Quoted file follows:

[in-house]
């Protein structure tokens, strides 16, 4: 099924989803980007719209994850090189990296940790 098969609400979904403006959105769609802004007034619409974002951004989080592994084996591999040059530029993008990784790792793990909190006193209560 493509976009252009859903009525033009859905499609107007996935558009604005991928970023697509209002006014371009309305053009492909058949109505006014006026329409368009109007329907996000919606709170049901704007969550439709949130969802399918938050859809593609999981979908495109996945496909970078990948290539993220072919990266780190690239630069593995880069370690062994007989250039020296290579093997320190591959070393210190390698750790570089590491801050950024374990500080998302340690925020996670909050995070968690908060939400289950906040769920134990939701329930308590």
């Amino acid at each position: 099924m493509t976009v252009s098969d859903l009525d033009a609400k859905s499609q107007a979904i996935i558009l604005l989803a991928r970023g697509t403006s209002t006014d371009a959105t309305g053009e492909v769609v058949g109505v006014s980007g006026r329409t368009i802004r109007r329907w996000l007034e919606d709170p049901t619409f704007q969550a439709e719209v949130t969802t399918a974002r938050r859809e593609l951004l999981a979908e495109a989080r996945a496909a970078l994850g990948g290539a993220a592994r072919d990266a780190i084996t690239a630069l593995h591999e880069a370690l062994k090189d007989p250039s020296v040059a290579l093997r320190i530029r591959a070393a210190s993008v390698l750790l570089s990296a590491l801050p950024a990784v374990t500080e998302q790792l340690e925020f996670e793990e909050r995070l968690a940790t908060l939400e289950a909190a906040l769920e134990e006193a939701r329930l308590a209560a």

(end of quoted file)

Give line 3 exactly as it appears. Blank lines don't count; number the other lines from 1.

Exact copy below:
């Amino acid at each position: 099924m493509t976009v252009s098969d859903l009525d033009a609400k859905s499609q107007a979904i996935i558009l604005l989803a991928r970023g697509t403006s209002t006014d371009a959105t309305g053009e492909v769609v058949g109505v006014s980007g006026r329409t368009i802004r109007r329907w996000l007034e919606d709170p049901t619409f704007q969550a439709e719209v949130t969802t399918a974002r938050r859809e593609l951004l999981a979908e495109a989080r996945a496909a970078l994850g990948g290539a993220a592994r072919d990266a780190i084996t690239a630069l593995h591999e880069a370690l062994k090189d007989p250039s020296v040059a290579l093997r320190i530029r591959a070393a210190s993008v390698l750790l570089s990296a590491l801050p950024a990784v374990t500080e998302q790792l340690e925020f996670e793990e909050r995070l968690a940790t908060l939400e289950a909190a906040l769920e134990e006193a939701r329930l308590a209560a």